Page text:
Two girls. Four centuries. One curse.
Isabella started it–all because a boy fell in love with her–but it ends with Sarah.
They meet in secret, Isabella and Thomas, during the witching hours while the rest of the villagers hide behind locked doors. And even though she’s scared, she wants Thomas more. He’ll protect her from the night, from his father who’ll decide her future, from the paranoia-fueled hunting parties taking away innocents.
Centuries later, seventeen-year old Sarah runs away to an aunt she never knew she had. Her dad? Dead. Her mother? A liar. All she wants is memories of a father she never got–memories her mom refused to give her–memories she is determined to get from her aunt, her father’s journal, and a town full of crazies.
What she discovers is her father’s death isn’t as innocent as everybody claims, and everyone–the Wiccans, the townies, even her quasi-boyfriend–all seem to be hiding something. The secret the history-rich town lives to keep entangles Sarah into a centuries old witch curse.
Isn’t it made of awesome! I could not be happier. Seriously. Evernight Teen’s cover artist did exactly what I wanted. For the occasion, here’s a never-before-seen excerpt from Blood Hex!
I took it all in. Giant banners announced “Adams Colonization”, eerie witch posters and mannequins with stringy green hair and large, red eyeballs stared back. The guards along the stage dressed in old brown suits and hats I guessed were supposed to be replicas of what the first settlers wore. The costumes reminded me of pilgrims. They stood at attention, faces impassible as they monitored the crowd. The picture sank into my brain, this parallel reality where past met present in a jumbled mesh.
Drake leaned into me again. “Sorry. I should have told you.”
No wonder why she said she was too busy to hang out with me. I snuck forward a little, caught up in the surprise appearance of Rose. The arm that had been touching Drake instantly chilled. He was so nice. And cute. But the reason why I came here was up on that stage.
Rose’s voice rang out, low and seductive. “On this day in 1610, our ancestors inhabited a foreign land. Today, we call that piece of land Adams, Virginia.” Scattered applause swelled through the park. “Our ancestors brought with them superstition…and fear from England. Men and women, children—all terrified of one thing.” Rose’s hypnotic voice was mesmerizing and I leaned forward even more. “Witches.” The stare of an old, wise woman lingered over everybody and when her eyes met mine, a pool of black reflected the licking orange flames.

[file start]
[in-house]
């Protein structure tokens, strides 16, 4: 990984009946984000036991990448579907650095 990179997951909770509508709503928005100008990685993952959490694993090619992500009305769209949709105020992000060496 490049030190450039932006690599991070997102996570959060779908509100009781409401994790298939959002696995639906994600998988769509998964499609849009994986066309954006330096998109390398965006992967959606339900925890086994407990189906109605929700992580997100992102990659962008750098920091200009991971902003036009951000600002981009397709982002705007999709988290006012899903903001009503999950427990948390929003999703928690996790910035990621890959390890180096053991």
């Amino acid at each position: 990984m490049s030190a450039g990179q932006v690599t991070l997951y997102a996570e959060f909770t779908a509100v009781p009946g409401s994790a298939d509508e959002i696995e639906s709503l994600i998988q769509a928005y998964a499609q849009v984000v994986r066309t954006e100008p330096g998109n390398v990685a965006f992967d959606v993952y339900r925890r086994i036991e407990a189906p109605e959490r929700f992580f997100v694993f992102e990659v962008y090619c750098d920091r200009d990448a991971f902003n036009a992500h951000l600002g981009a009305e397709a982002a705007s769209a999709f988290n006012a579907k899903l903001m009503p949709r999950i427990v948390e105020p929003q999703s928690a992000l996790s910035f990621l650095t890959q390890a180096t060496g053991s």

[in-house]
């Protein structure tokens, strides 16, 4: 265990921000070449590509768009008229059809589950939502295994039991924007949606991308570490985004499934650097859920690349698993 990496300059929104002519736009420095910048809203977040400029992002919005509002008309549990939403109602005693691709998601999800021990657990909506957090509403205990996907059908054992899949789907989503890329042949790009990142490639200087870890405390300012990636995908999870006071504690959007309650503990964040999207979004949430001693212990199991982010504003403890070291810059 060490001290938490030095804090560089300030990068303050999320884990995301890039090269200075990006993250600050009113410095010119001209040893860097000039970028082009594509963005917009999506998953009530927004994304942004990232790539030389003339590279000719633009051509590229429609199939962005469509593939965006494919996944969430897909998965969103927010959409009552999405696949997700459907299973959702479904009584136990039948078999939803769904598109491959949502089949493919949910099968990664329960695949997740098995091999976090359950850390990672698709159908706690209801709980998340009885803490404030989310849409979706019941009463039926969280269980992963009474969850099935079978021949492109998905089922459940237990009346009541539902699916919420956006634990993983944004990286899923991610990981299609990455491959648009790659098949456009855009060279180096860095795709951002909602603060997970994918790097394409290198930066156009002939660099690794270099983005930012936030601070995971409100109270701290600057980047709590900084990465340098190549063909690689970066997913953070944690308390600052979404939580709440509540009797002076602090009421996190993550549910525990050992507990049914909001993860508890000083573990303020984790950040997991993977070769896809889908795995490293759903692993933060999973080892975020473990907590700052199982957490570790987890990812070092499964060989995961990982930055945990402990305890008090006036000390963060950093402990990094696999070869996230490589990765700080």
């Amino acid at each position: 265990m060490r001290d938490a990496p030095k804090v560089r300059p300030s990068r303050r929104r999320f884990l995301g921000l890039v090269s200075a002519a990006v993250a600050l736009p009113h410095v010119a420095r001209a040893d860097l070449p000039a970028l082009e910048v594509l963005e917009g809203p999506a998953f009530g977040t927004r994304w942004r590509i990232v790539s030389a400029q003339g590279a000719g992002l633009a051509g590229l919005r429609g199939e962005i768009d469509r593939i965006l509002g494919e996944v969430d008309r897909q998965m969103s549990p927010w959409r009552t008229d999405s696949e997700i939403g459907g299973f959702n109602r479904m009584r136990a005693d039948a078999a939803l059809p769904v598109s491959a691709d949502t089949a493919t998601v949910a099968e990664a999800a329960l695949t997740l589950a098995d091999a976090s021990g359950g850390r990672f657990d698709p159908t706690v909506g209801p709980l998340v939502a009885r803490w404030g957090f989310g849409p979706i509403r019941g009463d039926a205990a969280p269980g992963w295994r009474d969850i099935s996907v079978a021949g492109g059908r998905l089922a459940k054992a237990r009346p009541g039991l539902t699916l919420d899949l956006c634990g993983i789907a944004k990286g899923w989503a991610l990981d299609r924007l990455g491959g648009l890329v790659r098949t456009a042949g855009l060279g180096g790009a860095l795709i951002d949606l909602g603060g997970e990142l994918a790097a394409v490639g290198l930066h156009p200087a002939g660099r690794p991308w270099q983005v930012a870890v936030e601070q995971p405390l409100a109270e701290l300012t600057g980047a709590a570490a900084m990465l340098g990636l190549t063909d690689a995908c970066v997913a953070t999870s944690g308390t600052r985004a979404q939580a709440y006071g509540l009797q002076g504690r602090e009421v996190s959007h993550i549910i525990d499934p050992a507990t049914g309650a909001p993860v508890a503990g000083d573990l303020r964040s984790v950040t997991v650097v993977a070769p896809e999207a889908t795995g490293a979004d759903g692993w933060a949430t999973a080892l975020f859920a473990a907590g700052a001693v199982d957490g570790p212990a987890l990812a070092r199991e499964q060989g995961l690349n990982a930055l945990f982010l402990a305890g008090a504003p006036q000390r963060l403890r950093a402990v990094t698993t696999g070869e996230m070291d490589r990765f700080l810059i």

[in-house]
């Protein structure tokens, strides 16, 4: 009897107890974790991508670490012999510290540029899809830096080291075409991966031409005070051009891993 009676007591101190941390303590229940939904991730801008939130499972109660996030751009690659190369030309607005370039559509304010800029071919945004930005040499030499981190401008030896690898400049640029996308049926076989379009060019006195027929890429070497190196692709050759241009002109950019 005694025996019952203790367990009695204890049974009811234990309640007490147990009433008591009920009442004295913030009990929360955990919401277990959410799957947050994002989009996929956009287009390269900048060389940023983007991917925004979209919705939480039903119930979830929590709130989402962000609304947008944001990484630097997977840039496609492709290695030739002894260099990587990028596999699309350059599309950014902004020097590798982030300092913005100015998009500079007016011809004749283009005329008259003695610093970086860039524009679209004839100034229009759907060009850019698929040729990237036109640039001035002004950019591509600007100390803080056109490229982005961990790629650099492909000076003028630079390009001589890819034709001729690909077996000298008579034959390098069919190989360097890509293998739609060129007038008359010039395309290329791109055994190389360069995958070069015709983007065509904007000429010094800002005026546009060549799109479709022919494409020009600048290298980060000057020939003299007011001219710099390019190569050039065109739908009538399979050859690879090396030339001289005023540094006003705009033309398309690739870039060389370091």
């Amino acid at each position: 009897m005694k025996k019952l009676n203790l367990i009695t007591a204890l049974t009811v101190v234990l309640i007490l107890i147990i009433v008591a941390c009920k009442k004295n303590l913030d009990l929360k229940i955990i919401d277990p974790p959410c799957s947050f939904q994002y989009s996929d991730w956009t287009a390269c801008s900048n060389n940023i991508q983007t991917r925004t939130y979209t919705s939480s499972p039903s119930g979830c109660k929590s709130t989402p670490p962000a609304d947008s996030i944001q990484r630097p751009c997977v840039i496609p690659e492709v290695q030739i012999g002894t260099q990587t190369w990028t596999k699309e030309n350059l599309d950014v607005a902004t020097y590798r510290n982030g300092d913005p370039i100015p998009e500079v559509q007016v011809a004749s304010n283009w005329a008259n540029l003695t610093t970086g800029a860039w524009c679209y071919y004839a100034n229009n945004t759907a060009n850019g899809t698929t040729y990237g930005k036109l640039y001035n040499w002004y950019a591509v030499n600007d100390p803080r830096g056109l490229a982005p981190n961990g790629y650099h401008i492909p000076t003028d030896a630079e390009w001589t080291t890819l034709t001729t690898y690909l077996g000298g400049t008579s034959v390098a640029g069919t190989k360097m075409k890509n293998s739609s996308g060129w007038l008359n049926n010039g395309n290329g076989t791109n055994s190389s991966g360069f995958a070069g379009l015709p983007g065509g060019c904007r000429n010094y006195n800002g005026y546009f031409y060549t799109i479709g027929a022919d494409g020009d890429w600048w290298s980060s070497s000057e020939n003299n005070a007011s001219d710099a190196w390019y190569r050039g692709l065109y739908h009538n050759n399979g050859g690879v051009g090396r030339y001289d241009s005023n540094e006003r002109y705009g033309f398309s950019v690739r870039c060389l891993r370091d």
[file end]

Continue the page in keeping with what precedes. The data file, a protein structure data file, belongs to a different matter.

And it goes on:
“They fled here, terrified of the supernatural. They hoped to start a new life. One without the constant paranoia. They failed. Our ancestors lived in complete, maddening, unrelenting fear their entire lives. Are we like them?” Audible no’s and descending grunts rose from the crowd. “No. We’re not.” Her voice pitched higher, and louder. “Today, we embrace our history. Today, we stare the supernatural in the face and laugh at it.” Loud cheers erupted from every corner of the park and Rose shouted over them, “Today, we celebrate!”
Rose motioned to the side of the reaching flames. Two men in the ugly brown trousers and jackets nodded. “During this opening ceremony, we will conquer fear as they did back in the old days.” The men pulled at ropes, hoisting a cross into the air. Mounted to the cross beam was the body of a woman, her mouth agape in horror.
I drew in a sharp breath. I felt Drake move next to me so I turned my gaze on him. A sly smile graced his face. He put his arm around me, pulling me closer. “Are you scared?” he whispered.
I couldn’t speak. These people were freakin’ crazy. My eyes darted through the crowd, looking for a policeman—somebody—who might stop this.
“Don’t worry. We always do this on opening night,” Drake said, pulling me even closer, rubbing my shoulder with his hand.
I wanted to scream at him to do something, to help the poor woman. He only sat smiling, eyes bright with anticipation. I knocked his hand off me and pulled away, but before I could wiggle free of Drake’s arms and run to the fire pit, the cotton clothes the woman wore caught fire from the reaching flames underneath. My breath clogged my throat. I didn’t know whether to scream first, or cry.
The flames spread fast. The waistline already edged with black char before the fire incinerated it. Dark gray smoke furled over the helpless woman and puffed up toward the blood red sky.
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